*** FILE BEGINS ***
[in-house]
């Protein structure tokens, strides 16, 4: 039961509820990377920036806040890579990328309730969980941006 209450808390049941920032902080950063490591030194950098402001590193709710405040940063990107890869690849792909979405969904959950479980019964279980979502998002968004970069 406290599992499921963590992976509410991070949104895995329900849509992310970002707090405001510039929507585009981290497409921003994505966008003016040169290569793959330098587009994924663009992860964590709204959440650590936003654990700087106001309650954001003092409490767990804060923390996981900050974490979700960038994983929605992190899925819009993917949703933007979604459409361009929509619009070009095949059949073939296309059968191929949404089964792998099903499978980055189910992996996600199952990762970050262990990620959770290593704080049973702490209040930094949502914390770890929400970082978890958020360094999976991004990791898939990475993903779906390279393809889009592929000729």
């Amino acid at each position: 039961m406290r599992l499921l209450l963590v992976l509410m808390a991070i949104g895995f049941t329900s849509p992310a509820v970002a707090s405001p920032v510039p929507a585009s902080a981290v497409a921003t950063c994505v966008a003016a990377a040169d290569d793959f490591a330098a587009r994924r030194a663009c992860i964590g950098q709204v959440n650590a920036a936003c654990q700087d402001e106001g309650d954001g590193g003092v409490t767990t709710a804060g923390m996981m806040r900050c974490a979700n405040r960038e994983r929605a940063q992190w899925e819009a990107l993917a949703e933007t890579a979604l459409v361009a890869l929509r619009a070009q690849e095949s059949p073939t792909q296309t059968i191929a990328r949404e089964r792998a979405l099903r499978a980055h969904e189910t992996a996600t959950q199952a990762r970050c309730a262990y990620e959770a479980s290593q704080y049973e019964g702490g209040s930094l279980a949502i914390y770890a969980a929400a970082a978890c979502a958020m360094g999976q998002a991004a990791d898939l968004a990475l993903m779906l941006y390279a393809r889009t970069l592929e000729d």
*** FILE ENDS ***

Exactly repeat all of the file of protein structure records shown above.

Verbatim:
[in-house]
């Protein structure tokens, strides 16, 4: 039961509820990377920036806040890579990328309730969980941006 209450808390049941920032902080950063490591030194950098402001590193709710405040940063990107890869690849792909979405969904959950479980019964279980979502998002968004970069 406290599992499921963590992976509410991070949104895995329900849509992310970002707090405001510039929507585009981290497409921003994505966008003016040169290569793959330098587009994924663009992860964590709204959440650590936003654990700087106001309650954001003092409490767990804060923390996981900050974490979700960038994983929605992190899925819009993917949703933007979604459409361009929509619009070009095949059949073939296309059968191929949404089964792998099903499978980055189910992996996600199952990762970050262990990620959770290593704080049973702490209040930094949502914390770890929400970082978890958020360094999976991004990791898939990475993903779906390279393809889009592929000729």
């Amino acid at each position: 039961m406290r599992l499921l209450l963590v992976l509410m808390a991070i949104g895995f049941t329900s849509p992310a509820v970002a707090s405001p920032v510039p929507a585009s902080a981290v497409a921003t950063c994505v966008a003016a990377a040169d290569d793959f490591a330098a587009r994924r030194a663009c992860i964590g950098q709204v959440n650590a920036a936003c654990q700087d402001e106001g309650d954001g590193g003092v409490t767990t709710a804060g923390m996981m806040r900050c974490a979700n405040r960038e994983r929605a940063q992190w899925e819009a990107l993917a949703e933007t890579a979604l459409v361009a890869l929509r619009a070009q690849e095949s059949p073939t792909q296309t059968i191929a990328r949404e089964r792998a979405l099903r499978a980055h969904e189910t992996a996600t959950q199952a990762r970050c309730a262990y990620e959770a479980s290593q704080y049973e019964g702490g209040s930094l279980a949502i914390y770890a969980a929400a970082a978890c979502a958020m360094g999976q998002a991004a990791d898939l968004a990475l993903m779906l941006y390279a393809r889009t970069l592929e000729d």